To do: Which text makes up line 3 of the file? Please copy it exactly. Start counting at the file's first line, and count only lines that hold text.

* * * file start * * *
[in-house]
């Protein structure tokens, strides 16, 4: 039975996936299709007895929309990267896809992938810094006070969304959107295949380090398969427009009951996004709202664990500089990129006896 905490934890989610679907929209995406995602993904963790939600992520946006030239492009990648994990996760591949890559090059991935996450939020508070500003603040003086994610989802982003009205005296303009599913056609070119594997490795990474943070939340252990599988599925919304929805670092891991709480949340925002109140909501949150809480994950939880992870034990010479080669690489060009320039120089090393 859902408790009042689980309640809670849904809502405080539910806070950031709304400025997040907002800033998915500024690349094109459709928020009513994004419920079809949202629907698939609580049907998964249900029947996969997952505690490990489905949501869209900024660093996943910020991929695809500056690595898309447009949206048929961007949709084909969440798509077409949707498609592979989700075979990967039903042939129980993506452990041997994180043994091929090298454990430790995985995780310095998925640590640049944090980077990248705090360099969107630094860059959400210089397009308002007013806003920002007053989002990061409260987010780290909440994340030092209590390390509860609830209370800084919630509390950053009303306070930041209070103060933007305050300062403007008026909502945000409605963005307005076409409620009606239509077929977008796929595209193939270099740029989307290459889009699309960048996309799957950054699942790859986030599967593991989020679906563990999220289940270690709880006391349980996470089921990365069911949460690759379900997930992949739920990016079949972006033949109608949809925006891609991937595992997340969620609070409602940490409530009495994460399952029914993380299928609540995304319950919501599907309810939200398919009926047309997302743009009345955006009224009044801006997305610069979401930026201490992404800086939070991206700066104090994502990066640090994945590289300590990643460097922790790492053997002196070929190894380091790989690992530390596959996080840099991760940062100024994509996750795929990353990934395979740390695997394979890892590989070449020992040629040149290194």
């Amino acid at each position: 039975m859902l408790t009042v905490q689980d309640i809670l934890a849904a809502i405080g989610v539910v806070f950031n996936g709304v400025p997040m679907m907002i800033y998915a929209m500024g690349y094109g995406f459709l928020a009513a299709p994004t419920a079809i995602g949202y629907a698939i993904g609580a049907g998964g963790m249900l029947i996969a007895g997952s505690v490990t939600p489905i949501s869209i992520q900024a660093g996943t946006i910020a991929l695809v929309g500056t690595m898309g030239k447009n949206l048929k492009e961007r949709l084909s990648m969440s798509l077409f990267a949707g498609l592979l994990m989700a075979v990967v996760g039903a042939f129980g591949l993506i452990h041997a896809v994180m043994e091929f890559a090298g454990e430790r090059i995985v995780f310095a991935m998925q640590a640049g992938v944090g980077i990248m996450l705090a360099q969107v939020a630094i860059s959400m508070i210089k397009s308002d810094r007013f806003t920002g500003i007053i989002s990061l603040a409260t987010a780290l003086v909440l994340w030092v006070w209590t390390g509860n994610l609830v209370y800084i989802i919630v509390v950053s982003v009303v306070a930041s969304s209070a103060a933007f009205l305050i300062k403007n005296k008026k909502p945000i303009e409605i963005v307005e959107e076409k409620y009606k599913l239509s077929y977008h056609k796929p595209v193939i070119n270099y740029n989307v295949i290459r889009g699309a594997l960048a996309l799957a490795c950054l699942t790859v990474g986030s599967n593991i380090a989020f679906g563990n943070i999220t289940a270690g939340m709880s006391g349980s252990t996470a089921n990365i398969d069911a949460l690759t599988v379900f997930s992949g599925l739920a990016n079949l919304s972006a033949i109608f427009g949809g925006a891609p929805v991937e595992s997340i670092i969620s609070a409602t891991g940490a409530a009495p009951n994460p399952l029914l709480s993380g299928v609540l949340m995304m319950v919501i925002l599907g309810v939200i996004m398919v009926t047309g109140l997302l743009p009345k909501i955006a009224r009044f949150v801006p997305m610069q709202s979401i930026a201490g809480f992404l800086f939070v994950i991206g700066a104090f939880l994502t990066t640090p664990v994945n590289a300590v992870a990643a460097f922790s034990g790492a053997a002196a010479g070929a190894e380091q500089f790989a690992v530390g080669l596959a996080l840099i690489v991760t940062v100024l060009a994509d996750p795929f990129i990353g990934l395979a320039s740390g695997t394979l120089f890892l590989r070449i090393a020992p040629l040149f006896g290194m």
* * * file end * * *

């Amino acid at each position: 039975m859902l408790t009042v905490q689980d309640i809670l934890a849904a809502i405080g989610v539910v806070f950031n996936g709304v400025p997040m679907m907002i800033y998915a929209m500024g690349y094109g995406f459709l928020a009513a299709p994004t419920a079809i995602g949202y629907a698939i993904g609580a049907g998964g963790m249900l029947i996969a007895g997952s505690v490990t939600p489905i949501s869209i992520q900024a660093g996943t946006i910020a991929l695809v929309g500056t690595m898309g030239k447009n949206l048929k492009e961007r949709l084909s990648m969440s798509l077409f990267a949707g498609l592979l994990m989700a075979v990967v996760g039903a042939f129980g591949l993506i452990h041997a896809v994180m043994e091929f890559a090298g454990e430790r090059i995985v995780f310095a991935m998925q640590a640049g992938v944090g980077i990248m996450l705090a360099q969107v939020a630094i860059s959400m508070i210089k397009s308002d810094r007013f806003t920002g500003i007053i989002s990061l603040a409260t987010a780290l003086v909440l994340w030092v006070w209590t390390g509860n994610l609830v209370y800084i989802i919630v509390v950053s982003v009303v306070a930041s969304s209070a103060a933007f009205l305050i300062k403007n005296k008026k909502p945000i303009e409605i963005v307005e959107e076409k409620y009606k599913l239509s077929y977008h056609k796929p595209v193939i070119n270099y740029n989307v295949i290459r889009g699309a594997l960048a996309l799957a490795c950054l699942t790859v990474g986030s599967n593991i380090a989020f679906g563990n943070i999220t289940a270690g939340m709880s006391g349980s252990t996470a089921n990365i398969d069911a949460l690759t599988v379900f997930s992949g599925l739920a990016n079949l919304s972006a033949i109608f427009g949809g925006a891609p929805v991937e595992s997340i670092i969620s609070a409602t891991g940490a409530a009495p009951n994460p399952l029914l709480s993380g299928v609540l949340m995304m319950v919501i925002l599907g309810v939200i996004m398919v009926t047309g109140l997302l743009p009345k909501i955006a009224r009044f949150v801006p997305m610069q709202s979401i930026a201490g809480f992404l800086f939070v994950i991206g700066a104090f939880l994502t990066t640090p664990v994945n590289a300590v992870a990643a460097f922790s034990g790492a053997a002196a010479g070929a190894e380091q500089f790989a690992v530390g080669l596959a996080l840099i690489v991760t940062v100024l060009a994509d996750p795929f990129i990353g990934l395979a320039s740390g695997t394979l120089f890892l590989r070449i090393a020992p040629l040149f006896g290194m």